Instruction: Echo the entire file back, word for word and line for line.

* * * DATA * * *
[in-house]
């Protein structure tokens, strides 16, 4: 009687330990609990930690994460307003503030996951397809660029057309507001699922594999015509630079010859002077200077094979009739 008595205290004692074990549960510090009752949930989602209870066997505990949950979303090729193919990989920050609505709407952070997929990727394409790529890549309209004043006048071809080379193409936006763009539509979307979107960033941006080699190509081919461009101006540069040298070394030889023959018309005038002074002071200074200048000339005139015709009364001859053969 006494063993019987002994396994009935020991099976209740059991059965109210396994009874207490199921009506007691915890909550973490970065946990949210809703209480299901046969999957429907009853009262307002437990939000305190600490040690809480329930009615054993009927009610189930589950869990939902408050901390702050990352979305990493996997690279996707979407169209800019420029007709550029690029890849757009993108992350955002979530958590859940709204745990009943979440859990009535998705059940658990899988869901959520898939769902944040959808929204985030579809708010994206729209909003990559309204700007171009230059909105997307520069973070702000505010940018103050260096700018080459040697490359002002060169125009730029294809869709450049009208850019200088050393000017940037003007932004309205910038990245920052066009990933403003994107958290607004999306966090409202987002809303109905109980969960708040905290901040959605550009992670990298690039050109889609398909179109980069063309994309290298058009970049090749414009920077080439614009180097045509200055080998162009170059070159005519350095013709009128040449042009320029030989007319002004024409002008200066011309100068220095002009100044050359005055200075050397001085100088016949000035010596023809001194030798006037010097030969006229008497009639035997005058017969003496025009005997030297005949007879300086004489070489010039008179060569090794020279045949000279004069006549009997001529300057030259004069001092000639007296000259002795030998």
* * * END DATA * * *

[in-house]
């Protein structure tokens, strides 16, 4: 009687330990609990930690994460307003503030996951397809660029057309507001699922594999015509630079010859002077200077094979009739 008595205290004692074990549960510090009752949930989602209870066997505990949950979303090729193919990989920050609505709407952070997929990727394409790529890549309209004043006048071809080379193409936006763009539509979307979107960033941006080699190509081919461009101006540069040298070394030889023959018309005038002074002071200074200048000339005139015709009364001859053969 006494063993019987002994396994009935020991099976209740059991059965109210396994009874207490199921009506007691915890909550973490970065946990949210809703209480299901046969999957429907009853009262307002437990939000305190600490040690809480329930009615054993009927009610189930589950869990939902408050901390702050990352979305990493996997690279996707979407169209800019420029007709550029690029890849757009993108992350955002979530958590859940709204745990009943979440859990009535998705059940658990899988869901959520898939769902944040959808929204985030579809708010994206729209909003990559309204700007171009230059909105997307520069973070702000505010940018103050260096700018080459040697490359002002060169125009730029294809869709450049009208850019200088050393000017940037003007932004309205910038990245920052066009990933403003994107958290607004999306966090409202987002809303109905109980969960708040905290901040959605550009992670990298690039050109889609398909179109980069063309994309290298058009970049090749414009920077080439614009180097045509200055080998162009170059070159005519350095013709009128040449042009320029030989007319002004024409002008200066011309100068220095002009100044050359005055200075050397001085100088016949000035010596023809001194030798006037010097030969006229008497009639035997005058017969003496025009005997030297005949007879300086004489070489010039008179060569090794020279045949000279004069006549009997001529300057030259004069001092000639007296000259002795030998």